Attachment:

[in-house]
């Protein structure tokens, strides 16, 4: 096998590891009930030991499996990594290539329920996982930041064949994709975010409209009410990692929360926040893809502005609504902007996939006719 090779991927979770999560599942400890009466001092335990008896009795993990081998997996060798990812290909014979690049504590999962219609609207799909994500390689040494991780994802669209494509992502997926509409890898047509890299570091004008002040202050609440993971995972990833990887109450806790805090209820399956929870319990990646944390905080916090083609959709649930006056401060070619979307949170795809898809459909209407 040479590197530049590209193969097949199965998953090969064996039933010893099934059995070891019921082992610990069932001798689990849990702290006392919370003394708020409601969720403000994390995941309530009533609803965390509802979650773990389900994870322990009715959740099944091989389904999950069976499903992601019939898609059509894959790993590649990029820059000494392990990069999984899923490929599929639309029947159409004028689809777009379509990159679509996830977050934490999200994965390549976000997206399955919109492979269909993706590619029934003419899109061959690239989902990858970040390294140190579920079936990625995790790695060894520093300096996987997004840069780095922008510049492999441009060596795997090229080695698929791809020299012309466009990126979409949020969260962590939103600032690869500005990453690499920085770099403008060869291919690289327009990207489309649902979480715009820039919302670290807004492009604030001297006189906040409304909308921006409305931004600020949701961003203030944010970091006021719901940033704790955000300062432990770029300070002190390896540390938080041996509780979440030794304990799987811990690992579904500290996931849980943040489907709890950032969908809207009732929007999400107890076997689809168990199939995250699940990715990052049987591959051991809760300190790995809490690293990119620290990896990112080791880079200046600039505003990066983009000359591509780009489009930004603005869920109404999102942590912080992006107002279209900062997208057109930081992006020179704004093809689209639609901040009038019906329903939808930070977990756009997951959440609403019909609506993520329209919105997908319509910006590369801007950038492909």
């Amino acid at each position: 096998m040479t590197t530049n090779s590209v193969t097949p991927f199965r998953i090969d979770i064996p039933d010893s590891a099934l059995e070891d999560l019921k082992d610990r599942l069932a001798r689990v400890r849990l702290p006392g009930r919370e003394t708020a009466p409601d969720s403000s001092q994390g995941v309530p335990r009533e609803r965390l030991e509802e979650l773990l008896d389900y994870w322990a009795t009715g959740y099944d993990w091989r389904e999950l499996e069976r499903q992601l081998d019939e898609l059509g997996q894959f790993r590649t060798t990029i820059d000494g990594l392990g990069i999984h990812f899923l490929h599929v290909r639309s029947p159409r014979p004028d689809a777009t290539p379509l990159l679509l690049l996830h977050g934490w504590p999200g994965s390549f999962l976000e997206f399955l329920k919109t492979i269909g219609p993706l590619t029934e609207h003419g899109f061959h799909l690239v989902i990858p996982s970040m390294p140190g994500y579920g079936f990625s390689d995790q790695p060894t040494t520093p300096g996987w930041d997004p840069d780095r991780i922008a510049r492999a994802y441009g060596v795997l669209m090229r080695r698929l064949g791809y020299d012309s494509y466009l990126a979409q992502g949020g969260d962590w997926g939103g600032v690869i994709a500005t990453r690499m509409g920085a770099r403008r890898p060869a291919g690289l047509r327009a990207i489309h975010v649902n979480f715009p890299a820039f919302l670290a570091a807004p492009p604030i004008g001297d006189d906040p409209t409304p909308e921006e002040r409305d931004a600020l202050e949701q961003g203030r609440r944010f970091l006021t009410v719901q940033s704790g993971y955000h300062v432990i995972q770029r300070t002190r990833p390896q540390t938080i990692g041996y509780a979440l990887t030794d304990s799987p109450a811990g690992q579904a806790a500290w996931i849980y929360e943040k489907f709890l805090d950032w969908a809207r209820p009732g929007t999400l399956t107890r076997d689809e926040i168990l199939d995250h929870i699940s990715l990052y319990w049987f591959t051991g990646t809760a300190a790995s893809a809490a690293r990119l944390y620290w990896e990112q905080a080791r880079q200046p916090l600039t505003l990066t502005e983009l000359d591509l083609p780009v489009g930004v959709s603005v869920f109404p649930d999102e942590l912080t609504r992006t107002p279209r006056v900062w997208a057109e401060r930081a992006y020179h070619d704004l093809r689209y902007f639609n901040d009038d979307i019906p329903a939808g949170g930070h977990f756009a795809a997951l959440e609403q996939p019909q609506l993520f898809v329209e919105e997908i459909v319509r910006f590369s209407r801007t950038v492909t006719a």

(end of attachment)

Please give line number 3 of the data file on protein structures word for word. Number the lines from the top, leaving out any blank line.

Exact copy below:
């Amino acid at each position: 096998m040479t590197t530049n090779s590209v193969t097949p991927f199965r998953i090969d979770i064996p039933d010893s590891a099934l059995e070891d999560l019921k082992d610990r599942l069932a001798r689990v400890r849990l702290p006392g009930r919370e003394t708020a009466p409601d969720s403000s001092q994390g995941v309530p335990r009533e609803r965390l030991e509802e979650l773990l008896d389900y994870w322990a009795t009715g959740y099944d993990w091989r389904e999950l499996e069976r499903q992601l081998d019939e898609l059509g997996q894959f790993r590649t060798t990029i820059d000494g990594l392990g990069i999984h990812f899923l490929h599929v290909r639309s029947p159409r014979p004028d689809a777009t290539p379509l990159l679509l690049l996830h977050g934490w504590p999200g994965s390549f999962l976000e997206f399955l329920k919109t492979i269909g219609p993706l590619t029934e609207h003419g899109f061959h799909l690239v989902i990858p996982s970040m390294p140190g994500y579920g079936f990625s390689d995790q790695p060894t040494t520093p300096g996987w930041d997004p840069d780095r991780i922008a510049r492999a994802y441009g060596v795997l669209m090229r080695r698929l064949g791809y020299d012309s494509y466009l990126a979409q992502g949020g969260d962590w997926g939103g600032v690869i994709a500005t990453r690499m509409g920085a770099r403008r890898p060869a291919g690289l047509r327009a990207i489309h975010v649902n979480f715009p890299a820039f919302l670290a570091a807004p492009p604030i004008g001297d006189d906040p409209t409304p909308e921006e002040r409305d931004a600020l202050e949701q961003g203030r609440r944010f970091l006021t009410v719901q940033s704790g993971y955000h300062v432990i995972q770029r300070t002190r990833p390896q540390t938080i990692g041996y509780a979440l990887t030794d304990s799987p109450a811990g690992q579904a806790a500290w996931i849980y929360e943040k489907f709890l805090d950032w969908a809207r209820p009732g929007t999400l399956t107890r076997d689809e926040i168990l199939d995250h929870i699940s990715l990052y319990w049987f591959t051991g990646t809760a300190a790995s893809a809490a690293r990119l944390y620290w990896e990112q905080a080791r880079q200046p916090l600039t505003l990066t502005e983009l000359d591509l083609p780009v489009g930004v959709s603005v869920f109404p649930d999102e942590l912080t609504r992006t107002p279209r006056v900062w997208a057109e401060r930081a992006y020179h070619d704004l093809r689209y902007f639609n901040d009038d979307i019906p329903a939808g949170g930070h977990f756009a795809a997951l959440e609403q996939p019909q609506l993520f898809v329209e919105e997908i459909v319509r910006f590369s209407r801007t950038v492909t006719a």